Why do they all want to hijack Churchill?
The ‘would Churchill have supported the BNP?’ furore says more about politics today than it does about the role of ‘our hero’ in history.
Now it seems that the British National Party has committed the ultimate sin – it has upset Her Majesty. ‘Queen fury at BNP’, announced the headline in Sunday’s News of the World: ‘Outrage at Nick Griffin Churchill hijacking.’ The best-selling tabloid newspaper quoted a ‘senior royal aide’ who had apparently deigned to grubby his hands by speaking to the NotW: ‘The Queen thinks it is outrageous that the name of such a courageous leader in our hour of need has been hijacked in this way. She believes it is important the royal family doubles its efforts to stem the tide of this division. It is not British.’
Of all the things that party leader Griffin said around his appearance on BBC TV’s Question Time, none has caused more outrage than his suggestion that Churchill, Britain’s most famous prime minister and Second World War leader, would have supported the BNP today. Political leaders, pundits and the queen herself have united to condemn this offensive suggestion. They all insist that Churchill stands in history not only as a beloved national hero but a crusader against Nazism and a symbol of British unity – unlike the nasty, ‘Nazi’ and divisive Griffin and the BNP.
The Liberal Democrats’ Chris Huhne even argued that, since Churchill had been a leading member of first the Liberal and then the Tory party, and had later led a wartime national government including Labour ministers, his legacy should rightly belong to all of the mainstream parties rather than the far-right fringe (see The new divide in British politics: Us and Him, by Brendan O’Neill).
It seems that Griffin is far from the only one trying to ‘hijack’ Churchill. Almost the entire discredited British political class now wants to claim him as one of their own, in the hope that his glorious image of national leadership in a crisis might reflect on them. They are trying to stand on Churchill’s ample shoulders as a platform to reach the moral high ground, from where they can look down on the BNP.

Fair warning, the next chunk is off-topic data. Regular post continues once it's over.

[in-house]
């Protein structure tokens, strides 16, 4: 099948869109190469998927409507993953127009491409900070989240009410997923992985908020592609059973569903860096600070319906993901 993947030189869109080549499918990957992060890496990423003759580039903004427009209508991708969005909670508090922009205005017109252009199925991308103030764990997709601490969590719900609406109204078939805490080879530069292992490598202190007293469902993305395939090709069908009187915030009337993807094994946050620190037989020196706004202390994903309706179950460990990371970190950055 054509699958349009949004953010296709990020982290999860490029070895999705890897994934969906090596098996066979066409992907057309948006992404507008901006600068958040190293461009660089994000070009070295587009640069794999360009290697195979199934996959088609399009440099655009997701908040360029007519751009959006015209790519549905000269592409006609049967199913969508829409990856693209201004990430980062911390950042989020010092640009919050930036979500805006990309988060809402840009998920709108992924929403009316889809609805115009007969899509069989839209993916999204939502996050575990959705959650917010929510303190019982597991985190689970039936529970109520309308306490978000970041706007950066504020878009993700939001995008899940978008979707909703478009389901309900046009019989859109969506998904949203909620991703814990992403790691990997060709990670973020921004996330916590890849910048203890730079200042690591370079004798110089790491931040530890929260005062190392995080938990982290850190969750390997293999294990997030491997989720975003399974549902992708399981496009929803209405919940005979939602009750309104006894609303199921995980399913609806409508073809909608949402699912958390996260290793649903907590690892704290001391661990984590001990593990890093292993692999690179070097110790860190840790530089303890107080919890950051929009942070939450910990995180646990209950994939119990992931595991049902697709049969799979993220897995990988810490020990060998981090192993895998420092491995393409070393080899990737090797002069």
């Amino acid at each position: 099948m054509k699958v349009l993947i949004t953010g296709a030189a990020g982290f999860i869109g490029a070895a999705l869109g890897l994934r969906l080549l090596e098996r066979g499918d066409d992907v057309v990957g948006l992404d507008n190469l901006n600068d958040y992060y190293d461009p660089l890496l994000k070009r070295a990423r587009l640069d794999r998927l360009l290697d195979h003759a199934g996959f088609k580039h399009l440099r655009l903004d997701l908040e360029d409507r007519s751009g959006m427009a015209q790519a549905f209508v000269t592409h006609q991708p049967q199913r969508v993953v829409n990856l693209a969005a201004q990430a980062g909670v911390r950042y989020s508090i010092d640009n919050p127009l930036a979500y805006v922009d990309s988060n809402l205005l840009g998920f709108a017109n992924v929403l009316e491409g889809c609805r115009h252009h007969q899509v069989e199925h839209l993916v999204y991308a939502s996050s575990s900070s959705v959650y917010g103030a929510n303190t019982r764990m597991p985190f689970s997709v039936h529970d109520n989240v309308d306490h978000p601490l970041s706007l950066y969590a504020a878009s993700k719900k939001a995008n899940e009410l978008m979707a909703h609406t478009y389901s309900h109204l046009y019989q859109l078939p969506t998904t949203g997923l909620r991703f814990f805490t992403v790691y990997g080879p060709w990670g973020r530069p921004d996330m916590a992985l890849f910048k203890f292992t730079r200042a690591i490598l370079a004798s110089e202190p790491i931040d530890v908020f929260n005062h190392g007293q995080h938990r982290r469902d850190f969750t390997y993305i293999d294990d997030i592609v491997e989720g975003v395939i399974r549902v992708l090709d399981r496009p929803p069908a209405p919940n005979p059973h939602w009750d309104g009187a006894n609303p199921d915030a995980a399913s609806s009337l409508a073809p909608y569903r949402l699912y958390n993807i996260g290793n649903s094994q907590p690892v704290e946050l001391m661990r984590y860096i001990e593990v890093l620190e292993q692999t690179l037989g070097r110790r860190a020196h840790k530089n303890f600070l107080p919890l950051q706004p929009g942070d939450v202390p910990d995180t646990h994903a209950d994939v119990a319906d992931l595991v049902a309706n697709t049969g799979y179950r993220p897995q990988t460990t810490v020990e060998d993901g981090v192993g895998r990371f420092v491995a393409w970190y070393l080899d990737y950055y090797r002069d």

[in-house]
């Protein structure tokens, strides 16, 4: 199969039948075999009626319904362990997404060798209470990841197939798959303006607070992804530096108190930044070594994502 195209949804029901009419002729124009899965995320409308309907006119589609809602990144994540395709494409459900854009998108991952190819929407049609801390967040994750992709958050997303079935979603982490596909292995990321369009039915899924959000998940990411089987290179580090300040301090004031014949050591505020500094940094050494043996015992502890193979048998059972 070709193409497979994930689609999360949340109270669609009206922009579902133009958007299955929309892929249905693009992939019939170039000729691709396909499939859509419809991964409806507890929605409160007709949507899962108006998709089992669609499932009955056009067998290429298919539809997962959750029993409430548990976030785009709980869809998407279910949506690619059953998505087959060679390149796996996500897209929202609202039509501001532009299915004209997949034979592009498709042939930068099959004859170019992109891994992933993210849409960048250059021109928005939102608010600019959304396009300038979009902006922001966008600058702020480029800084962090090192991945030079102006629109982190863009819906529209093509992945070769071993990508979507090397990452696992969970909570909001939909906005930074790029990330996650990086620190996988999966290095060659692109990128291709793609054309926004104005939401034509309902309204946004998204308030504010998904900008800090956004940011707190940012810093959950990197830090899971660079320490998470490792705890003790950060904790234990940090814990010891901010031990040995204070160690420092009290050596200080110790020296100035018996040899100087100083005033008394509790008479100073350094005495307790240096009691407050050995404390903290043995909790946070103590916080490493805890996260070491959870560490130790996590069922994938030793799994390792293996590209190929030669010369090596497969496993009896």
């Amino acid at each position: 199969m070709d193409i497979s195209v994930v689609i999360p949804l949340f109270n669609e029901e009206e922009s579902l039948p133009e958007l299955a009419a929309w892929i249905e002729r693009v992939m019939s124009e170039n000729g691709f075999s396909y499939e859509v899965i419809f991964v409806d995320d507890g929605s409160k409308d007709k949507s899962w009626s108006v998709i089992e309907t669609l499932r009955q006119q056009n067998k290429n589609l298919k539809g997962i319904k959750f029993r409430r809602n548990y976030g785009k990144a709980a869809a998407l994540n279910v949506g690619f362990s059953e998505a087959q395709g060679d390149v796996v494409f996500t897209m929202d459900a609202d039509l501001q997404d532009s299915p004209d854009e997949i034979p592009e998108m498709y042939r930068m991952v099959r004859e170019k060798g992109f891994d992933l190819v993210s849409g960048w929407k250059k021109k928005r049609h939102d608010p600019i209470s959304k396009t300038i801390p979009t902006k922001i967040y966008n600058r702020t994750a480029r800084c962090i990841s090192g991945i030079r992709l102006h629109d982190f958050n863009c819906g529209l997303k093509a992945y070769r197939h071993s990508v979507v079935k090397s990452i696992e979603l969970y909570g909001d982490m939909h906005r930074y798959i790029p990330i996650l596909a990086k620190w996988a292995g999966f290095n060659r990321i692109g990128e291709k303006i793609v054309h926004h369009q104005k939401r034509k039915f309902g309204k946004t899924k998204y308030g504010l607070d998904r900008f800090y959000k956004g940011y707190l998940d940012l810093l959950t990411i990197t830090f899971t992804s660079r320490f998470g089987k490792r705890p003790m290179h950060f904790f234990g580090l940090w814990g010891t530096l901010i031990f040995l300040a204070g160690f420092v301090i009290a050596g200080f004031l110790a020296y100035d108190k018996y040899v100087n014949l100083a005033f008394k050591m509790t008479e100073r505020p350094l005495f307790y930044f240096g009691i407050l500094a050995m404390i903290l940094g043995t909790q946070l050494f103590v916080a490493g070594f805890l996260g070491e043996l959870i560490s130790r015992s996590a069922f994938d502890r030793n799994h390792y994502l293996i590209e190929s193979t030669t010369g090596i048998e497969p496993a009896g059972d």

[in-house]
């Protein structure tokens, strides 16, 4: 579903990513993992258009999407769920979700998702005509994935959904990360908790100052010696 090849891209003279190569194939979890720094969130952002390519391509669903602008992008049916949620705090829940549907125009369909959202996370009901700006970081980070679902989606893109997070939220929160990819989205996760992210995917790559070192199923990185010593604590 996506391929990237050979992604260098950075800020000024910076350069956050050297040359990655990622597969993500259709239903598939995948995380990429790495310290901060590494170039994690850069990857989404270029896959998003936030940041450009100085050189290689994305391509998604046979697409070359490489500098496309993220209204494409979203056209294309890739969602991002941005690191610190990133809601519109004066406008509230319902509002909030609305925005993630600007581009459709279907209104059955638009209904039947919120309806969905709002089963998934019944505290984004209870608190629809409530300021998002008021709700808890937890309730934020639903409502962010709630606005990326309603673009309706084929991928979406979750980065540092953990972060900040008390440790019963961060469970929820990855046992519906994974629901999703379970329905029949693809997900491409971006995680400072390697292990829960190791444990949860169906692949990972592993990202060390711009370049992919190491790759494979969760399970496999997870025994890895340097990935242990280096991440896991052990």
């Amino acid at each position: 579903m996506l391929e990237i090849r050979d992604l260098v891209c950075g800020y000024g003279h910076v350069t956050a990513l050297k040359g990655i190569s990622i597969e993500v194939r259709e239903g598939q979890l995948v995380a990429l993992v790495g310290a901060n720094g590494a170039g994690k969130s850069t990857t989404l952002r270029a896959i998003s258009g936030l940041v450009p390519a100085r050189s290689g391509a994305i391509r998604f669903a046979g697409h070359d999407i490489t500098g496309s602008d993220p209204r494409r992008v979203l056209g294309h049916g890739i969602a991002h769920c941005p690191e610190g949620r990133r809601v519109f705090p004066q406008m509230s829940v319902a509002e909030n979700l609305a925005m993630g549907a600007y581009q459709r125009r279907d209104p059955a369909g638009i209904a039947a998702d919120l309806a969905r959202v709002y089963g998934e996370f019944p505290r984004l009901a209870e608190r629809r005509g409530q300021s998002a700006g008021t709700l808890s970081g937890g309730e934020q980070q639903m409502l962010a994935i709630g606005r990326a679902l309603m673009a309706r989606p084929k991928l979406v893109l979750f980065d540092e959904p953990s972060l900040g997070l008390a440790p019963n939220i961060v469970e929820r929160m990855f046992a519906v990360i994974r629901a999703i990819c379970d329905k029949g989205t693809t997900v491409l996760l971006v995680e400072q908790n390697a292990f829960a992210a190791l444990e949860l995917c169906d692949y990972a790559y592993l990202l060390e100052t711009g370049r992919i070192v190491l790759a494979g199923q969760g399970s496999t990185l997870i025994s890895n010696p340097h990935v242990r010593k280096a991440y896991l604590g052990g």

The Churchill they all want to hijack, however, is of course the myth and the legend rather than the real man and leader.
In his life, Churchill was a British imperialist and representative of the ruling class whose determination to defend the empire and the establishment against colonial peoples and the working classes at home made him a far more divisive and unpopular figure than all this talk of national unity suggests. His career is littered with controversies too numerous to go into here.
Before the First World War, just for example, he was home secretary in the Liberal government during what became known as the 1910 Tonypandy riots in the South Wales coalfield. Churchill sent in the Metropolitan Police and the Army to crush the hungry striking miners, turning Tonypandy into an armed camp. This caused such bitterness that even after Churchill’s death in 1965, when a national appeal was launched for a hero’s memorial, few in South Wales gave a penny.
In 1926, Churchill was in the frontline of the Tory government’s war on the working class during the General Strike. He edited the government’s propaganda sheet, The British Gazette, reportedly suggested turning machine guns on the strikers, and declared that Mussolini’s fascist regime in Italy had shown the world ‘a way to combat subversive forces’. In the 1930s, his disdain for the masses led him to propose abandoning universal suffrage and going back to a system where only respectable property-owners (of whom there were far fewer then) could vote.
Churchill was also an aristocrat moulded in the late Victorian-Edwardian era, whose outlook reflected the racial and imperial prejudices of those times. He often expressed views that would now be seen as irredeemably racist, anti-Semitic and even pro-fascist – he certainly saw Mussolini as a bulwark against the main enemy, the Jewish-led conspiracy of international communism, and expressed the hope in the early days of Nazi power that Hitler would lead Germany back into the ‘family’ of European powers.